French celebrity magazine, Closer has been ordered to pay £92,000 in damages to the Duke and Duchess of Cambridge for publishing topless photos of Kate Middleton.
The case dated back to September 2012 when William and Kate were pictured relaxing on the terrace of a chateau belonging to the Earl of Snowdon, William’s cousin and the late Princess Margaret’s son, in the southern region of Provence.
According to reports, long-lense cameras caught Kate displaying her breasts while only wearing a skimpy pair of bikini bottoms. One intimate picture also published showed William rubbing suncream into his wife’s skin.
It was also reported that the angry couple considered £1.4million from French Closer magazine appropriate compensation for the upset and embarrassment caused by the photographs being distributed around the world.
They also want the equivalent of £42,000 from the local newspaper La Provence, which first published pictures of the Duchess in her swimwear five years ago today.
But after five years of legal proceedings, judges in Nanterre, the western suburb of Paris, ordered the Closer magazine today to pay the majority of the £92,000 damages while six the defendants were in the dock.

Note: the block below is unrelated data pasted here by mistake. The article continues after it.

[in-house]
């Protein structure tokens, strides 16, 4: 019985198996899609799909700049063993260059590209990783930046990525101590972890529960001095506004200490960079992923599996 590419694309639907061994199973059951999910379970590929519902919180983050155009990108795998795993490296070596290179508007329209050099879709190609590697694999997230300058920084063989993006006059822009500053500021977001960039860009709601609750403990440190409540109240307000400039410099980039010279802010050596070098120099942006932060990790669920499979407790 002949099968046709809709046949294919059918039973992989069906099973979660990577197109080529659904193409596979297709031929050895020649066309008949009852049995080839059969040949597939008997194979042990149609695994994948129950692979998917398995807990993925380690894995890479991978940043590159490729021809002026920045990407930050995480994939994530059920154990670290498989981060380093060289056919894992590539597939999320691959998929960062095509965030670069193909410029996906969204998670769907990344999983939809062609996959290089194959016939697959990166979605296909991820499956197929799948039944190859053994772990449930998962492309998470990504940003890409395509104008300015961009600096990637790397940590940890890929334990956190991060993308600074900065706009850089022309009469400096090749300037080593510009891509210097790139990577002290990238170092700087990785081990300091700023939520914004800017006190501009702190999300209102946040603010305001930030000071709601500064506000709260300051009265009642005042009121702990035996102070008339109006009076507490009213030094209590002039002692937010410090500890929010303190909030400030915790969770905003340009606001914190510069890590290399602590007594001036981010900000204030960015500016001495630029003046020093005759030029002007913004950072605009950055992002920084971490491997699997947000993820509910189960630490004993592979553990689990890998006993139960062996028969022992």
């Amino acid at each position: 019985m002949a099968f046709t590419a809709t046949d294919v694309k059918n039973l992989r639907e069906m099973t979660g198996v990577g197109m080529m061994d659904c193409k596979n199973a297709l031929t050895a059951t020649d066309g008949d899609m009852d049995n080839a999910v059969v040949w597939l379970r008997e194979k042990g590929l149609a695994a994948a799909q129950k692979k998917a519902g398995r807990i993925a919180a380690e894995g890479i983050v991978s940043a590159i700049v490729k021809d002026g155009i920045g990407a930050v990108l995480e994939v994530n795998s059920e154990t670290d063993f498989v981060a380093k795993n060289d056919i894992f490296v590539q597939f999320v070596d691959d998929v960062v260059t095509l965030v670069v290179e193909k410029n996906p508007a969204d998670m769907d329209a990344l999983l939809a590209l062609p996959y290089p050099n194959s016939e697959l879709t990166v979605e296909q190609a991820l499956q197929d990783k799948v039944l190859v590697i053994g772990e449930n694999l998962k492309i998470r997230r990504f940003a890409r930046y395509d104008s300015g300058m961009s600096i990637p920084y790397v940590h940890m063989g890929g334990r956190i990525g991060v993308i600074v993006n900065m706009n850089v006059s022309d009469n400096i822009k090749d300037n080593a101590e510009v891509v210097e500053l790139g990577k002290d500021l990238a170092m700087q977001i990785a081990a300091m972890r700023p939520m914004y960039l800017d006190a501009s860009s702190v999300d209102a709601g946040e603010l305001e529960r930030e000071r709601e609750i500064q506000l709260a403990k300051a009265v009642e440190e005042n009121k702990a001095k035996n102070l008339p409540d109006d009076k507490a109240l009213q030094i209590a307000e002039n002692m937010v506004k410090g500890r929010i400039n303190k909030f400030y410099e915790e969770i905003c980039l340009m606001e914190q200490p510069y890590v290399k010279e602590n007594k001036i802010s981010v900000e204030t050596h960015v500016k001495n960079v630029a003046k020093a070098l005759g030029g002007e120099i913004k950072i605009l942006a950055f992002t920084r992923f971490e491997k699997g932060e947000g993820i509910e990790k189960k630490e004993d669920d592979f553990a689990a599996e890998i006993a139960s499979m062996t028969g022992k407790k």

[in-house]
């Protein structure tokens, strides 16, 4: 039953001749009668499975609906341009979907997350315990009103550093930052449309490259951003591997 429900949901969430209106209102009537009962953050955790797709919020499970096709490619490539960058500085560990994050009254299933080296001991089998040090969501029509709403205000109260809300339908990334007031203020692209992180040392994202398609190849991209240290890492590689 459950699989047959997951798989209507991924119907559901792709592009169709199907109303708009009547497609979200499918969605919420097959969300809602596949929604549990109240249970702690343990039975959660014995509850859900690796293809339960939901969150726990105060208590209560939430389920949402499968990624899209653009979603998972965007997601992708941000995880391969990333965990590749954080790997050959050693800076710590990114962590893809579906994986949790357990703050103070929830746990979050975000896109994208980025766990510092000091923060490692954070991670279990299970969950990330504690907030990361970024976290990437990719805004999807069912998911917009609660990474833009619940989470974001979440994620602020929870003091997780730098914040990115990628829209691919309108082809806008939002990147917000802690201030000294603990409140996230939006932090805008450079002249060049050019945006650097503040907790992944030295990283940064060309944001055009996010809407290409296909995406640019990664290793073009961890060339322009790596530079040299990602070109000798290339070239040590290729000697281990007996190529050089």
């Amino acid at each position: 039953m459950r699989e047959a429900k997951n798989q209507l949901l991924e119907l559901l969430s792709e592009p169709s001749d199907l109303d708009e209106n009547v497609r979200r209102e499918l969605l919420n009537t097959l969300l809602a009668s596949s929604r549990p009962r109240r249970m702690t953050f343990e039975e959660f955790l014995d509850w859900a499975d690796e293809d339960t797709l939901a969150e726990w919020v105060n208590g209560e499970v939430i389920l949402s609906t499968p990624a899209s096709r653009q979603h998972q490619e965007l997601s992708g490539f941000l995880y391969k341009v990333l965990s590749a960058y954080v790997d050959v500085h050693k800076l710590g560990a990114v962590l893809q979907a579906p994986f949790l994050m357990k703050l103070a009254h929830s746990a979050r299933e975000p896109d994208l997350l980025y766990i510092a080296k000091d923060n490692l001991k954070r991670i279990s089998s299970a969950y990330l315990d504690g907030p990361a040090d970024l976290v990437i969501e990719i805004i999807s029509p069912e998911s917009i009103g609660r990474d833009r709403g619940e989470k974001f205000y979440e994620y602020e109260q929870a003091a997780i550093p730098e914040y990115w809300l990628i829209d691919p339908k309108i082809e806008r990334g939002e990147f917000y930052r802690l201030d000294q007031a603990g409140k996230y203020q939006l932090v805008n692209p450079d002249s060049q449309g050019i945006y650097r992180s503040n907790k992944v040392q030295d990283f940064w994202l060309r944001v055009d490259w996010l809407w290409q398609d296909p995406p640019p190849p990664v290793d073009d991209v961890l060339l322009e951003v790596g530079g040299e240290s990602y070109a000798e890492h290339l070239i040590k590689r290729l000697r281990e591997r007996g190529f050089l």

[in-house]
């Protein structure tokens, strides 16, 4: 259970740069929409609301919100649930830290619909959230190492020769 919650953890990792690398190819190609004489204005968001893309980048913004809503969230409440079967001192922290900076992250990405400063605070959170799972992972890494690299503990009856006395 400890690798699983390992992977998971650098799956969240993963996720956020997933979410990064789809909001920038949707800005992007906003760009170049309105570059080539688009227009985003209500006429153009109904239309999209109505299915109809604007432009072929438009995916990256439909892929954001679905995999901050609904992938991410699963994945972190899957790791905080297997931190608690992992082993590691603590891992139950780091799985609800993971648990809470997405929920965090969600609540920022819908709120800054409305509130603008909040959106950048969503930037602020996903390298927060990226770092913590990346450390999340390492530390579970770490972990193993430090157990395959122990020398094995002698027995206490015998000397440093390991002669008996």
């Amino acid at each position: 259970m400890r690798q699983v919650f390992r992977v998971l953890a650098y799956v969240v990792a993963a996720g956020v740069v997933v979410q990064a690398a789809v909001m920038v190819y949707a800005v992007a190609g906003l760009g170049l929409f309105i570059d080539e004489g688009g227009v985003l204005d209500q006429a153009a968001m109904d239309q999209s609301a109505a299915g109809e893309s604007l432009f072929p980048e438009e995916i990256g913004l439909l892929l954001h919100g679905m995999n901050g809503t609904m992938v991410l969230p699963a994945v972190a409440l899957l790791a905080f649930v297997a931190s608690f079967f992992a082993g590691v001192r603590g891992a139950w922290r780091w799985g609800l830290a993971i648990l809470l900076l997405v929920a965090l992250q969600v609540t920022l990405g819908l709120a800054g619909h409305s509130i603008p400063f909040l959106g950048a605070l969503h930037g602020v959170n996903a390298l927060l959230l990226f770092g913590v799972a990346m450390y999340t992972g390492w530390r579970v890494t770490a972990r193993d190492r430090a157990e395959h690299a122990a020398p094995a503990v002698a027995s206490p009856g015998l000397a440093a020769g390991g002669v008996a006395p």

Its editor, 51-year-old Laurence Piea, and Ernest Mauria, 71, the director of the Mondadori group which publishes Closer, were fined £42,000 (€45,000 euros) each. Both of whom could have been jailed for up to a year, but retained their freedom.
The fine is said to be one of the highest ever in a privacy case in France
Although, none of the Royals attended the court sessions over the years, but William earlier presented statements criticizing the paparazzi for the offensive gesture.
In one written in May, he said the impact of the topless photographs were ‘all the more painful’ given the harassment linked to the death of his mother, Diana, Princess of Wales.
Agency photographers Cyril Moreau, 32, and Dominique Jacovides, 59, and Valerie Suau, 53, of La Provence, were accused of invading privacy and complicity
The sixth defendant was Marc Auburtin, the 57-year-old publishing director of La Provence at the time the pictures were taken.
Today’s judgement, was handed down by presiding judge Florence Lasserre-Jeannin